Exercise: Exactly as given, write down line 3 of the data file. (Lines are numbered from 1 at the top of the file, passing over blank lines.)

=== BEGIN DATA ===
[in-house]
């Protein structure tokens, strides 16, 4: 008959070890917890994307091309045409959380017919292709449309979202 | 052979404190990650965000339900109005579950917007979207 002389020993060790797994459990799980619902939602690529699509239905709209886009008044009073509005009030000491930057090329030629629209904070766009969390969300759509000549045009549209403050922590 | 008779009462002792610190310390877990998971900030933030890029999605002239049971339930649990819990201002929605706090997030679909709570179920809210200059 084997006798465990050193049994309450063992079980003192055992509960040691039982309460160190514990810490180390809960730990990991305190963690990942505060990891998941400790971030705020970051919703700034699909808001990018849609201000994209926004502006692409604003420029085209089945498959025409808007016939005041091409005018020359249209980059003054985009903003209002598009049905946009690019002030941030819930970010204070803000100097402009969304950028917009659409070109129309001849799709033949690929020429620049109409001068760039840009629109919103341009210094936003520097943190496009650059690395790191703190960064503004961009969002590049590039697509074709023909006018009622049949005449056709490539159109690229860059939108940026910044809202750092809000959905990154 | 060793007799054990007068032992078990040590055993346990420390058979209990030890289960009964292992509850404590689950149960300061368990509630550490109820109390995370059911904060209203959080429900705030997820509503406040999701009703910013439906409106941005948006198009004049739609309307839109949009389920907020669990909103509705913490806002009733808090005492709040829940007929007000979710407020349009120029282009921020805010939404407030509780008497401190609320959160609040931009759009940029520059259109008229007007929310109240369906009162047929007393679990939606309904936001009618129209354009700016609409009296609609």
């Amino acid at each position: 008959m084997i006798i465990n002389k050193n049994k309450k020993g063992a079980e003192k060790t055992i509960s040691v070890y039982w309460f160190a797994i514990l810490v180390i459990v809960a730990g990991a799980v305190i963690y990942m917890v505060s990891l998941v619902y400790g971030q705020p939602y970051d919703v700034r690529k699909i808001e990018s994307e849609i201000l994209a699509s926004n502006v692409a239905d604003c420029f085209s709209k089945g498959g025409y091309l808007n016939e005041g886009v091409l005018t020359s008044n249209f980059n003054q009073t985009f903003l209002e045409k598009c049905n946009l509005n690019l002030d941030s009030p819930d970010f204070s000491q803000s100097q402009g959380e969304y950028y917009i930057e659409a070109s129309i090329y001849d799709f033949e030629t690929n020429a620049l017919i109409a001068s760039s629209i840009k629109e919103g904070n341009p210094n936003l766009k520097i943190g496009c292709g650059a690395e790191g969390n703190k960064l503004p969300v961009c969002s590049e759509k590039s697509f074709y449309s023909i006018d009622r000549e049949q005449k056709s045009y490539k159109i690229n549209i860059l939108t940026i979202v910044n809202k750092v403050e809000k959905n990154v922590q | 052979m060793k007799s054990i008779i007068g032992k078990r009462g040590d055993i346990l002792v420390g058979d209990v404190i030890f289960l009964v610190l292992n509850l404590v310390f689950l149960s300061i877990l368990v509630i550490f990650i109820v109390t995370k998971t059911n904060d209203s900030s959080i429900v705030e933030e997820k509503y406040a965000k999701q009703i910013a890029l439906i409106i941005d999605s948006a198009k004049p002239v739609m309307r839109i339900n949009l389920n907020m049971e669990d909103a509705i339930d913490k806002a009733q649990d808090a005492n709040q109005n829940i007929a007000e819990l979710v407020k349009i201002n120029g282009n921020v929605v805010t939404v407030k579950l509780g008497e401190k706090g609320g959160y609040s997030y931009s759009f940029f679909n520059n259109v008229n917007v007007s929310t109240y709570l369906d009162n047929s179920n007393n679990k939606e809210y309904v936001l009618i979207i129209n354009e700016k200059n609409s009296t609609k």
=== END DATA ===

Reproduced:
């Amino acid at each position: 008959m084997i006798i465990n002389k050193n049994k309450k020993g063992a079980e003192k060790t055992i509960s040691v070890y039982w309460f160190a797994i514990l810490v180390i459990v809960a730990g990991a799980v305190i963690y990942m917890v505060s990891l998941v619902y400790g971030q705020p939602y970051d919703v700034r690529k699909i808001e990018s994307e849609i201000l994209a699509s926004n502006v692409a239905d604003c420029f085209s709209k089945g498959g025409y091309l808007n016939e005041g886009v091409l005018t020359s008044n249209f980059n003054q009073t985009f903003l209002e045409k598009c049905n946009l509005n690019l002030d941030s009030p819930d970010f204070s000491q803000s100097q402009g959380e969304y950028y917009i930057e659409a070109s129309i090329y001849d799709f033949e030629t690929n020429a620049l017919i109409a001068s760039s629209i840009k629109e919103g904070n341009p210094n936003l766009k520097i943190g496009c292709g650059a690395e790191g969390n703190k960064l503004p969300v961009c969002s590049e759509k590039s697509f074709y449309s023909i006018d009622r000549e049949q005449k056709s045009y490539k159109i690229n549209i860059l939108t940026i979202v910044n809202k750092v403050e809000k959905n990154v922590q | 052979m060793k007799s054990i008779i007068g032992k078990r009462g040590d055993i346990l002792v420390g058979d209990v404190i030890f289960l009964v610190l292992n509850l404590v310390f689950l149960s300061i877990l368990v509630i550490f990650i109820v109390t995370k998971t059911n904060d209203s900030s959080i429900v705030e933030e997820k509503y406040a965000k999701q009703i910013a890029l439906i409106i941005d999605s948006a198009k004049p002239v739609m309307r839109i339900n949009l389920n907020m049971e669990d909103a509705i339930d913490k806002a009733q649990d808090a005492n709040q109005n829940i007929a007000e819990l979710v407020k349009i201002n120029g282009n921020v929605v805010t939404v407030k579950l509780g008497e401190k706090g609320g959160y609040s997030y931009s759009f940029f679909n520059n259109v008229n917007v007007s929310t109240y709570l369906d009162n047929s179920n007393n679990k939606e809210y309904v936001l009618i979207i129209n354009e700016k200059n609409s009296t609609k």